Replacing Sara Mearns and Jonathan Stafford, in a surprise announcment, were Maria and Charles Askegaard. Maria Kowroski is a marvel, her extensions 180 degrees, her demeanor carrying ballerina bearing. Charles Askegaard is a superb partner, totally strong, but his solo variations were not impressive.

So who will be promoted? I'd vote for Ask le Cour based on his courtly bearing and his height in Emeralds. But Sean Suozzi is also impressive. Among corps members, I am impressed with Lydia Wellington, who is also quite beautiful, and would be a very watchable soloist. Of course, balance must be maintained between men and women in the company so if a man retires, it makes room for a soloist man, and a male corps de ballet member moves up. In which case it may well be Chase Finlay, who gracefully took his place in the corps de ballet this afternoon and at last Thursday's performance. Thursday he danced with Lydia Wellington, an attractive couple indeed.

I always marvel at the fecundity of George Balanchine's choreographic output, the numerous patterns and repatternings in each ballet, the alternation of soloists with demi-soloists, the changes of position, the sheer complexity of his dance imagination. I believe Suki Schorer wrote, "Dance just poured out of him."

How fortunate that I live so close to Lincoln Center that an afternoon at the ballet can be a moment's decision.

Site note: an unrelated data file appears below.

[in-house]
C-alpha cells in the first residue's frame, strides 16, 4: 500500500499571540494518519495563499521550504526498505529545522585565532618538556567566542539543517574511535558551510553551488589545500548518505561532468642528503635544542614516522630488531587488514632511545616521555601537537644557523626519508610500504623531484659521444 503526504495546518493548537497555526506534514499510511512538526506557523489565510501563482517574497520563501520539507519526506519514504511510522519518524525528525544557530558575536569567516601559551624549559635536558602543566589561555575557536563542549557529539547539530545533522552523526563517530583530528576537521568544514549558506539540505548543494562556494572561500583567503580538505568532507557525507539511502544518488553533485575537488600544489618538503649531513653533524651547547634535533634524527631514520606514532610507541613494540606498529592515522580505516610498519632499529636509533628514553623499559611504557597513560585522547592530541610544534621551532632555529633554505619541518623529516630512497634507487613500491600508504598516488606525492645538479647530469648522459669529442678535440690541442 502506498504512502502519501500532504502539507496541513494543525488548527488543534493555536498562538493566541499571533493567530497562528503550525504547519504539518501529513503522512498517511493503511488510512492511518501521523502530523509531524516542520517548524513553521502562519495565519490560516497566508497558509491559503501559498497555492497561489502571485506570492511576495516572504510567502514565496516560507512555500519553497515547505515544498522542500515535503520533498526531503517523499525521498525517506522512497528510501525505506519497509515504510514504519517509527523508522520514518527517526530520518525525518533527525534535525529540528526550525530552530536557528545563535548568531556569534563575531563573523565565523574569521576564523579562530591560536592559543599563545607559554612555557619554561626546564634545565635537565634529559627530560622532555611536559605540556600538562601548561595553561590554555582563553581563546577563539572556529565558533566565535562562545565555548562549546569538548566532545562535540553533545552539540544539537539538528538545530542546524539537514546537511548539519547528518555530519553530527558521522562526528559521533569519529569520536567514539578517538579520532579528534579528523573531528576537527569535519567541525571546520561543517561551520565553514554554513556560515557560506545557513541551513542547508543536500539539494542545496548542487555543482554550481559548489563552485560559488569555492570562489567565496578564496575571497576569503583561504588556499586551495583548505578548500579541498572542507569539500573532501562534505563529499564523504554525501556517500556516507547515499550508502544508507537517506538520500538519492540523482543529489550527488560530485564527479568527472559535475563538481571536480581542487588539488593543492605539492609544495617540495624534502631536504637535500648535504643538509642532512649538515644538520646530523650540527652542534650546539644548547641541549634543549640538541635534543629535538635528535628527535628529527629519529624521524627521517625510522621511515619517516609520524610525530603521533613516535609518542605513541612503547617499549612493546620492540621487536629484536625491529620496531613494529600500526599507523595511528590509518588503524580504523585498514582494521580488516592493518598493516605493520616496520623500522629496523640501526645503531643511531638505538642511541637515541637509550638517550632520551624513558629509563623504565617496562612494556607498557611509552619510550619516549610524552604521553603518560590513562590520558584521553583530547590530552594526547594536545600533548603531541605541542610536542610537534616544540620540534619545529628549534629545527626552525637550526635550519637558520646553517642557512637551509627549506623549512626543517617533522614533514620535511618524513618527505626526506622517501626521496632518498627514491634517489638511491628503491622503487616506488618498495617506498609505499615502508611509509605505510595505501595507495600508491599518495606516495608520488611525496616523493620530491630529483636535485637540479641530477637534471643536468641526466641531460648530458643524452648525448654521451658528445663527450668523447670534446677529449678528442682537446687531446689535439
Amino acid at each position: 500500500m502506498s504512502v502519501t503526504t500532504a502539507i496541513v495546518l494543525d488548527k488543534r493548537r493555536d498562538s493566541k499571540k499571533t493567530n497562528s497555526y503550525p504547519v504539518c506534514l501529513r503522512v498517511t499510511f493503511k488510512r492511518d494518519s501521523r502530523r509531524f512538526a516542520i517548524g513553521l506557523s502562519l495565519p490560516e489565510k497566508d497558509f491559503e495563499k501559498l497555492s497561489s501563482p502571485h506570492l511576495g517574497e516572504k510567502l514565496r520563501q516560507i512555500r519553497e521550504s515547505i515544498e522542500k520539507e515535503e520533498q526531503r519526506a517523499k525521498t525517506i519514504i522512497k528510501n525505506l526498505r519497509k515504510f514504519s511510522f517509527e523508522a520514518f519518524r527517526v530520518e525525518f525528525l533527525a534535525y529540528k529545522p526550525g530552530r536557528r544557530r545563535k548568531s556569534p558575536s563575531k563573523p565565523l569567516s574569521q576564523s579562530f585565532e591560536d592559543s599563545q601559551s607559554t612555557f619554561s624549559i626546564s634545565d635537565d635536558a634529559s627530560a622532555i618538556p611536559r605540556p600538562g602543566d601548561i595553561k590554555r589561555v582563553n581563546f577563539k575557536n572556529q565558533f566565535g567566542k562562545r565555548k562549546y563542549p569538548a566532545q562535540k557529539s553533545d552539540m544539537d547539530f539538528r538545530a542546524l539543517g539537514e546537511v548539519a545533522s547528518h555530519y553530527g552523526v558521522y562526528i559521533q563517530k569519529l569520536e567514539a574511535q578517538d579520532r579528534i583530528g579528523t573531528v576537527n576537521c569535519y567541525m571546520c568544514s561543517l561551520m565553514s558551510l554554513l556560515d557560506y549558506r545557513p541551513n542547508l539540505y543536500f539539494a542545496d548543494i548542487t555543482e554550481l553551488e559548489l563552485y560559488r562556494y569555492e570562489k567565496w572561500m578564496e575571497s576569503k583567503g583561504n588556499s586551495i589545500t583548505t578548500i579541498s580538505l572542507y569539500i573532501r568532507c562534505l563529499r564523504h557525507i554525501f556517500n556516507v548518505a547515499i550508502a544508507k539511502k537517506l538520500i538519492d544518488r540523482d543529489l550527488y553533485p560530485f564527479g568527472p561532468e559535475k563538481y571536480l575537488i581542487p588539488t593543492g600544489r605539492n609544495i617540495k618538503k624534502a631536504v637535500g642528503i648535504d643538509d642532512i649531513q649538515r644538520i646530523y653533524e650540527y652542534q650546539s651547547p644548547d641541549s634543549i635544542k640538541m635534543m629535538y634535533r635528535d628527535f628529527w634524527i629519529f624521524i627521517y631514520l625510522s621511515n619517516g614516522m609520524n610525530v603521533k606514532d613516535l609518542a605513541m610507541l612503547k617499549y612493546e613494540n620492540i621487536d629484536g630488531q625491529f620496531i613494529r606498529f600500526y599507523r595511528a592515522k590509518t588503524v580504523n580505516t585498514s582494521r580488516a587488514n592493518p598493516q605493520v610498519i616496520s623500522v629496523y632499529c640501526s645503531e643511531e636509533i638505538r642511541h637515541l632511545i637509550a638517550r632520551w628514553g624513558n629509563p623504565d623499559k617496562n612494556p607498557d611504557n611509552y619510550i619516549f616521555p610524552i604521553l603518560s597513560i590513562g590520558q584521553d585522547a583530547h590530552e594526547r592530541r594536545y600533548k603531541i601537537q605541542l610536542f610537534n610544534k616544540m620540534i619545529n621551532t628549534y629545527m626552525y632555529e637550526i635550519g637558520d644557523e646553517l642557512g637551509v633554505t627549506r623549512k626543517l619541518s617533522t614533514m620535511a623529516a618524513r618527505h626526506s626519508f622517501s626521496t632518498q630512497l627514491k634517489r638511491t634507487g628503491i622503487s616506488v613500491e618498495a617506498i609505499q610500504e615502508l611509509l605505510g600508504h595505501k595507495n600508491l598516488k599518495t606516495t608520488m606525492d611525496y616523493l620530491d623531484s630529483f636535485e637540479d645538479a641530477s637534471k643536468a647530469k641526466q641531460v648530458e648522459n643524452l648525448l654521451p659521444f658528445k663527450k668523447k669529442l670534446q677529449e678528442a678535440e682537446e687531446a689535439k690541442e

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I think that Jewels performance was Rutherford's farewell performance w. the company.

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I think that Jewels performance was Rutherford's farewell performance w. the company.

I see, that explains the applause given her by the company and the audience's appreciation. I wasn't aware, thank you for telling me.

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I think that Jewels performance was Rutherford's farewell performance w. the company.

I believe it indeed was. (She's not listed on the roster in the 2011/2012 subscription brochure.) She gave a beautiful performance and took a well-deserved solo bow in front of the curtain.

I still remember her wonderful performances in Part II of "The Goldberg Variations," "Dances at a Gathering" (Mauve), "A Midsummer Night's Dream" (she was my favorite Hermia), and "The Russian Seasons." She took over Ringer's role in the latter for a while, and I was very taken with the way she danced the first of the Autumn songs. (It's the one where the woman in green climbs and climbs towards what seems to be paradise with the help of three men who could be angelic spirits.) The text describes an eden where birds sing and angels sit on blooming flowers and Ratmansky's choreography suggests that the woman in green (or her soul, perhaps) gets a look at it. Rutherford's village maid took it in with the delighted wonderment of a country girl in the big city for the first time, and it was just perfect.

I'll miss her!

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Saw Dancers' Choice last night. Craig Hall was very impressive in Apollo, strong and poetic. His leaps were airborne, his motions perfect, and he was totally in command in the complex pas de deux with Terpsichore. Polyhymnia and Calliope were played by Lauren Lovette and Ashly Isaacs, who were perky and charming. The audience gave Craig an immense ovation.